The single overhead camshaft rides in four bearings and has a large vibration damper at its forward, sprocket end. According to my factory informant, the standard 300SL camshaft is identical to that used in the Type 300S touring machine. A number of people have wondered what effect fuel injection has on valve timing. Evidently it has none.
The lobes on the 300SL’s camshafts have a fast high lift and very sporting duration and overlap characteristics:
Inlet opens: 11° – 20°
(Before top center)
Inlet closes 53° – 58°
(After bottom center)
Exhaust opens 36° 30′ – 56°
(Before bottom center)
Exhaust closes 10° 30′ – 18°
(After top center)
Cold-engine tappet clearances are .002 ins. for the inlets and .008 for the exhausts. For an overhead-cam valvetrain, the 300SL’s is quite silent in its operation.
A point of considerable interest to the engineering fan is the more than slight resemblance between the 300SL engine and the basic engine that powered the immortal Types K, S, SS and SSK Mercedes of the Twenties and early Thirties. Dr. Porsche designed the old single-cam six with its eerie-sounding Roots blower. The ultra-modern Mercedes six looks much the same under its cam cover. The staggered valve arrangement is the same and the cam-follower layout is almost identical. It’s also interesting that the acceleration effect that Porsche obtained with a costly and complicated supercharger has now been duplicated and surpassed by means of the 300SL’s racing camshaft.
With the fuel-injection system, an assembly of six small plunger pumps delivers atomized gasoline directly into the cylinders, at a pressure ranging from 568 to 682 psi. Air alone is drawn through the inlet valves and the mixture of fuel and air takes place within the cylinders. The timing and the amount of each shot of fuel is regulated automatically and precisely. Filtration of both air and fuel is far more critical than in carburetor engines.
You might expect maintenance of the system to be extremely tricky, but it’s not. The air filter requires cleaning every 2500 miles, the fuel filter every 15,000. The fuel-feed system compensates automatically for changes in altitude and temperature. On the throttle body in the air-intake manifold, there are a couple of adjusting screws for regulating idle speed and mixture richness. They can be adjusted with a small coin. And that’s all there is to it.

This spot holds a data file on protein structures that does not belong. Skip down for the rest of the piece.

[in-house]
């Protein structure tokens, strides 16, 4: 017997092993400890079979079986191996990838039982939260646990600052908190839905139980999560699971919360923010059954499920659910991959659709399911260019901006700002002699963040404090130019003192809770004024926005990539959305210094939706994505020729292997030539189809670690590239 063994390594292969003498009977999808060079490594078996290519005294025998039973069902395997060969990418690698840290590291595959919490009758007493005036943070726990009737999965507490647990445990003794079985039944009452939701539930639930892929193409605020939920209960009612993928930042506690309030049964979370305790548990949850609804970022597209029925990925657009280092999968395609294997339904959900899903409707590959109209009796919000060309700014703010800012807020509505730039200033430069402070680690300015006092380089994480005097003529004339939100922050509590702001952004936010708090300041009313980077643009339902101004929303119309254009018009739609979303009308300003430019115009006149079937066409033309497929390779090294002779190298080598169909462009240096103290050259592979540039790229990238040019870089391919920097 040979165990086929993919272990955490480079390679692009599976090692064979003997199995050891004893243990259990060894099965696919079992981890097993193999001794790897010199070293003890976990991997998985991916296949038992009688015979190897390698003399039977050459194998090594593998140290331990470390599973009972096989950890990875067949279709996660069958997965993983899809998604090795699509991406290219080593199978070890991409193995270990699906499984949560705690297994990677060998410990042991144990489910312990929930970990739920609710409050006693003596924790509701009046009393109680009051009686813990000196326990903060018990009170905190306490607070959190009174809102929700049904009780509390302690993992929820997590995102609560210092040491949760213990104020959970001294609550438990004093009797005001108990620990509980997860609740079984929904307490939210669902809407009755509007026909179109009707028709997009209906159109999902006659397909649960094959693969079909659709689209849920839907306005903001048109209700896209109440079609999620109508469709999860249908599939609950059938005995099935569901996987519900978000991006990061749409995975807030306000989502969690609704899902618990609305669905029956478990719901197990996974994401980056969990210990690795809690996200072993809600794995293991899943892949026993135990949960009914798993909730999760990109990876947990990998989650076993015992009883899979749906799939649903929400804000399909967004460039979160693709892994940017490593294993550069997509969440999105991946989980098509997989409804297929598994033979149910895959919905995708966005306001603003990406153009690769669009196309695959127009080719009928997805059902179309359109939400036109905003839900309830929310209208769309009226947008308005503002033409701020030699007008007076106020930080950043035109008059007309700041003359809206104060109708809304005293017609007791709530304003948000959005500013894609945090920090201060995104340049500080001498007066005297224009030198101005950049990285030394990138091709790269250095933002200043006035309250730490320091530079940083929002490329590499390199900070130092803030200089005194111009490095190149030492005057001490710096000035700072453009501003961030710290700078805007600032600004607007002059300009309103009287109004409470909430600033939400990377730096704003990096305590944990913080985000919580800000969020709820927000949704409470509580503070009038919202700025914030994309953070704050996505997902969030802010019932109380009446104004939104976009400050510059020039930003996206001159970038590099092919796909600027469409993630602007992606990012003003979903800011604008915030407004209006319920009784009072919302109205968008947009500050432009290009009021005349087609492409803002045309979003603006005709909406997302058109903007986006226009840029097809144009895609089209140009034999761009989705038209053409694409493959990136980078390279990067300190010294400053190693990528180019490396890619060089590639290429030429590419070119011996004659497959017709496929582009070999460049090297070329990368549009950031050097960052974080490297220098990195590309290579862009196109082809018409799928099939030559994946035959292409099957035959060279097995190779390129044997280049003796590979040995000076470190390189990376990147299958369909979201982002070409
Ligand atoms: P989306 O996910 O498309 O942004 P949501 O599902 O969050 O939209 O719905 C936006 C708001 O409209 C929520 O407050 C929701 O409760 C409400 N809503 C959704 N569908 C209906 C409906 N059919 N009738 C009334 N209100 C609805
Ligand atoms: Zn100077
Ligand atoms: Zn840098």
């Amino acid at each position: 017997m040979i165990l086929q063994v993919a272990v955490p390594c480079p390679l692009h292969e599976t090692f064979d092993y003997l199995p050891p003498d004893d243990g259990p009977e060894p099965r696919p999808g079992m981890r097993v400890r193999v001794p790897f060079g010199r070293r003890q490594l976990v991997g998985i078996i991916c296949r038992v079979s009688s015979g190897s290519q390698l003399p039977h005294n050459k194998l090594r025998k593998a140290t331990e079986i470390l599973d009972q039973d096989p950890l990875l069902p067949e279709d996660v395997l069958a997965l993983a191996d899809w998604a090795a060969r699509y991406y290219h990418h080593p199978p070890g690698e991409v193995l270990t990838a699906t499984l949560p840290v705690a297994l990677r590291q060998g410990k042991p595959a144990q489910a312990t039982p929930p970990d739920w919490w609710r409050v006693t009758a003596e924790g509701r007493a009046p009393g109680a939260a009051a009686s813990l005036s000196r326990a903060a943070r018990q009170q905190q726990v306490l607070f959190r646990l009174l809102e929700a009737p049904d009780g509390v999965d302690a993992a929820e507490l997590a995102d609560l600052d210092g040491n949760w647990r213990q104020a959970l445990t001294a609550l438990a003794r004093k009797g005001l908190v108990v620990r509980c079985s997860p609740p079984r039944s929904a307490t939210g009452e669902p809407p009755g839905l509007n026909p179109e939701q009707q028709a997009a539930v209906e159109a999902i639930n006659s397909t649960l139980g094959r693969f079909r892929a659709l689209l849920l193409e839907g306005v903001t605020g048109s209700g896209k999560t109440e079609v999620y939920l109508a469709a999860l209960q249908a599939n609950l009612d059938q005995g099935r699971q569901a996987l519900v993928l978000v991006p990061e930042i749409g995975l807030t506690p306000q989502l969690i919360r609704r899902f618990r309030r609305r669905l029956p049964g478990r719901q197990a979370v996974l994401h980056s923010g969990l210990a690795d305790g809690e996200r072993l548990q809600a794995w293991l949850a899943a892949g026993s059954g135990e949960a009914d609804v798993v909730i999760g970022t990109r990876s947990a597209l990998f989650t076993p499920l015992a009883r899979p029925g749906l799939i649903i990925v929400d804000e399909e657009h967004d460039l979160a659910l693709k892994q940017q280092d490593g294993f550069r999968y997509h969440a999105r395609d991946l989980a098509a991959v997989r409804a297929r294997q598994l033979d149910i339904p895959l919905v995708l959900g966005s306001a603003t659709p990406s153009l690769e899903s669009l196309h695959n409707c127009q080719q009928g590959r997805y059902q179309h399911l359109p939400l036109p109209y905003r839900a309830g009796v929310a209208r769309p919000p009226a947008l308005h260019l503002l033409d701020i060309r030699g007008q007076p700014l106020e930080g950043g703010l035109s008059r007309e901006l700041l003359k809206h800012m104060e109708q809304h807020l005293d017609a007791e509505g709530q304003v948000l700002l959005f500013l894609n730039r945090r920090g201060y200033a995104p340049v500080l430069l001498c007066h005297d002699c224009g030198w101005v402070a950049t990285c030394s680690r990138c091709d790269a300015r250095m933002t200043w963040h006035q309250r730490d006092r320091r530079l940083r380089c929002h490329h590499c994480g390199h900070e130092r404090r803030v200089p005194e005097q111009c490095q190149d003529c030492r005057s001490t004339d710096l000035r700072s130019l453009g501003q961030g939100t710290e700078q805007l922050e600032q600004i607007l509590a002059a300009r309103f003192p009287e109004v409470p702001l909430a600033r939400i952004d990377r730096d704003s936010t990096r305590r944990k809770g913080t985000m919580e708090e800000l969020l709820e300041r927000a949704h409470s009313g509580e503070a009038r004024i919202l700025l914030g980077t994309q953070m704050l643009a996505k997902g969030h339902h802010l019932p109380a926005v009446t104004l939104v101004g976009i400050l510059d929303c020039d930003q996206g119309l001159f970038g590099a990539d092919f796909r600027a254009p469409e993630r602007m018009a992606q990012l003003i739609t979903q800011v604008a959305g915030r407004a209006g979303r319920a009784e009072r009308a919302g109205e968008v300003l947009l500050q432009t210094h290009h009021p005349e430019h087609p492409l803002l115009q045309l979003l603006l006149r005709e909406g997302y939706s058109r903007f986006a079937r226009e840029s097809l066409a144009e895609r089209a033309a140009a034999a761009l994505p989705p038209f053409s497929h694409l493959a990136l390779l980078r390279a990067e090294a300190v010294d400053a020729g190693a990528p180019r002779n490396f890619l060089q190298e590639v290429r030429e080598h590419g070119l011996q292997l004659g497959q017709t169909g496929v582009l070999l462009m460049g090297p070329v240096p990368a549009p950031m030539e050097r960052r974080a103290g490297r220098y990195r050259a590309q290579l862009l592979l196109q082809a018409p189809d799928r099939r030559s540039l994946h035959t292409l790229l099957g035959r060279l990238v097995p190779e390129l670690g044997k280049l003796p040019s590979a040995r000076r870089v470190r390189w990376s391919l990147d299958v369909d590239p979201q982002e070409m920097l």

One idiosyncrasy of the system is described in the owner’s manual. “It may happen with the injection engine that after stopping the engine will turn a few backward revolutions. This does not necessarily indicate a defect. Engage a gear in this case and stop the engine by clutching.” And another precaution: to stop, “turn the ignition key to the left while idling. Do not on any account try to stop the engine at a higher speed than the idle running one.” I assume that violating this rule results in de-lubrication of the cylinder walls by powerfully-injected raw fuel.
Checking with many 300SL owners (at this moment there are 171 who have bought cars through the West Coast distributor alone) I have been unable to find any complaints against the reliability of the injection system or, for that matter, of the car as a whole. A mechanic who specializes on 300SL’s assures me, “You just drive the car— it takes terrific abuse and gives no trouble. We used to have one chronic complaint and that was about spark plug failure. Now we recommend platinum-point plugs and have no more of that trouble.”
When you consider what it must cost to produce each of these cars—all the handwork, expensive components, quality— it’s hard to consider the 300SL as anything but a bargain at the base price of $7463. And this includes a splendid set of tools, power brakes, hinged steering wheel, optional steering columns, clock, heater, an exhaustive maintenance manual, a parts catalog, minutely detailed instructions for the servicing of the car for its first 62,500 miles, and many other bonus items.
Actually, you can buy the basic 300SL for $6900 at the factory in Stuttgart, Germany. Transportation cost and import duty then become your responsibility. However, if you bring the car to the U.S. within six months of purchase, the factory refunds $1300 to you, which offsets the freight and duty expenses and then some. With large parts inventories in several American cities and with an excellent, factory-supervised service organization, it’s just about impossible to duplicate what the 300SL has to offer at any price.